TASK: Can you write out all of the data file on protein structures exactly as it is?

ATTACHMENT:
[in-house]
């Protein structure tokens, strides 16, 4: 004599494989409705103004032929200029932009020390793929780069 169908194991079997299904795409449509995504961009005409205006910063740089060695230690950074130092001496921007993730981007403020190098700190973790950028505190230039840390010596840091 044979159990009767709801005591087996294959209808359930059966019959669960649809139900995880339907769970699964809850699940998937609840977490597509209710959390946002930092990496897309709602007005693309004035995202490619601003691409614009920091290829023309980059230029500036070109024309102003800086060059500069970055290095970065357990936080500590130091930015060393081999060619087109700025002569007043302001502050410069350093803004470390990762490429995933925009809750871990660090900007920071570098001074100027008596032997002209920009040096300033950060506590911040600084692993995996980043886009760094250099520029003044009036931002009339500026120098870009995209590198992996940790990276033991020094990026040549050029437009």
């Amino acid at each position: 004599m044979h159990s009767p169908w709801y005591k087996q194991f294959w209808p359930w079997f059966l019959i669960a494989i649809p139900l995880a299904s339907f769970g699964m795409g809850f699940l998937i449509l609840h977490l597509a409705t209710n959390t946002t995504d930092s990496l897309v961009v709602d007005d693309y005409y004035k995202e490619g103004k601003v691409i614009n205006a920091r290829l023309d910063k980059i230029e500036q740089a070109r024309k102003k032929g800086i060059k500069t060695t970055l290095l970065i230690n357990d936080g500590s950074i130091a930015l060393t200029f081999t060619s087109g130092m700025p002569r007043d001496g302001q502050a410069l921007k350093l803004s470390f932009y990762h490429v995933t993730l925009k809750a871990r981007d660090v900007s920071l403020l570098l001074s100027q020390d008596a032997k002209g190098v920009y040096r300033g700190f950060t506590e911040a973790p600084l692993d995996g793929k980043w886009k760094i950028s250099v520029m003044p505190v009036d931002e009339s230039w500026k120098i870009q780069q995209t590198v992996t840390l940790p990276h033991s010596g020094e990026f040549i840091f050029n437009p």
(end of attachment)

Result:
[in-house]
């Protein structure tokens, strides 16, 4: 004599494989409705103004032929200029932009020390793929780069 169908194991079997299904795409449509995504961009005409205006910063740089060695230690950074130092001496921007993730981007403020190098700190973790950028505190230039840390010596840091 044979159990009767709801005591087996294959209808359930059966019959669960649809139900995880339907769970699964809850699940998937609840977490597509209710959390946002930092990496897309709602007005693309004035995202490619601003691409614009920091290829023309980059230029500036070109024309102003800086060059500069970055290095970065357990936080500590130091930015060393081999060619087109700025002569007043302001502050410069350093803004470390990762490429995933925009809750871990660090900007920071570098001074100027008596032997002209920009040096300033950060506590911040600084692993995996980043886009760094250099520029003044009036931002009339500026120098870009995209590198992996940790990276033991020094990026040549050029437009």
């Amino acid at each position: 004599m044979h159990s009767p169908w709801y005591k087996q194991f294959w209808p359930w079997f059966l019959i669960a494989i649809p139900l995880a299904s339907f769970g699964m795409g809850f699940l998937i449509l609840h977490l597509a409705t209710n959390t946002t995504d930092s990496l897309v961009v709602d007005d693309y005409y004035k995202e490619g103004k601003v691409i614009n205006a920091r290829l023309d910063k980059i230029e500036q740089a070109r024309k102003k032929g800086i060059k500069t060695t970055l290095l970065i230690n357990d936080g500590s950074i130091a930015l060393t200029f081999t060619s087109g130092m700025p002569r007043d001496g302001q502050a410069l921007k350093l803004s470390f932009y990762h490429v995933t993730l925009k809750a871990r981007d660090v900007s920071l403020l570098l001074s100027q020390d008596a032997k002209g190098v920009y040096r300033g700190f950060t506590e911040a973790p600084l692993d995996g793929k980043w886009k760094i950028s250099v520029m003044p505190v009036d931002e009339s230039w500026k120098i870009q780069q995209t590198v992996t840390l940790p990276h033991s010596g020094e990026f040549i840091f050029n437009p």